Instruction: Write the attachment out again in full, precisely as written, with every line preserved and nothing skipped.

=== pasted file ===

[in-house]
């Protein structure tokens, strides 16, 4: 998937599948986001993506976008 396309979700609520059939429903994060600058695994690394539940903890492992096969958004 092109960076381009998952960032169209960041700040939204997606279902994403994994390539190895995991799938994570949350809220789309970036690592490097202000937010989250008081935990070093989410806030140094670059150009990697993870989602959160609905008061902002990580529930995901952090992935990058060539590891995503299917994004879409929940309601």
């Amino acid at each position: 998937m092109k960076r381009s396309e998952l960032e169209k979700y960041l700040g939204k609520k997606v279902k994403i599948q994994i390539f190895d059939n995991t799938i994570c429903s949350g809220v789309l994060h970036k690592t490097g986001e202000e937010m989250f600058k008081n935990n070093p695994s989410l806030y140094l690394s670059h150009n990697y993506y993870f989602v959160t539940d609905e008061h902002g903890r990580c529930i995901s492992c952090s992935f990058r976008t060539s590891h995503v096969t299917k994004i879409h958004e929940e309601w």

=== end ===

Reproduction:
[in-house]
């Protein structure tokens, strides 16, 4: 998937599948986001993506976008 396309979700609520059939429903994060600058695994690394539940903890492992096969958004 092109960076381009998952960032169209960041700040939204997606279902994403994994390539190895995991799938994570949350809220789309970036690592490097202000937010989250008081935990070093989410806030140094670059150009990697993870989602959160609905008061902002990580529930995901952090992935990058060539590891995503299917994004879409929940309601």
């Amino acid at each position: 998937m092109k960076r381009s396309e998952l960032e169209k979700y960041l700040g939204k609520k997606v279902k994403i599948q994994i390539f190895d059939n995991t799938i994570c429903s949350g809220v789309l994060h970036k690592t490097g986001e202000e937010m989250f600058k008081n935990n070093p695994s989410l806030y140094l690394s670059h150009n990697y993506y993870f989602v959160t539940d609905e008061h902002g903890r990580c529930i995901s492992c952090s992935f990058r976008t060539s590891h995503v096969t299917k994004i879409h958004e929940e309601w």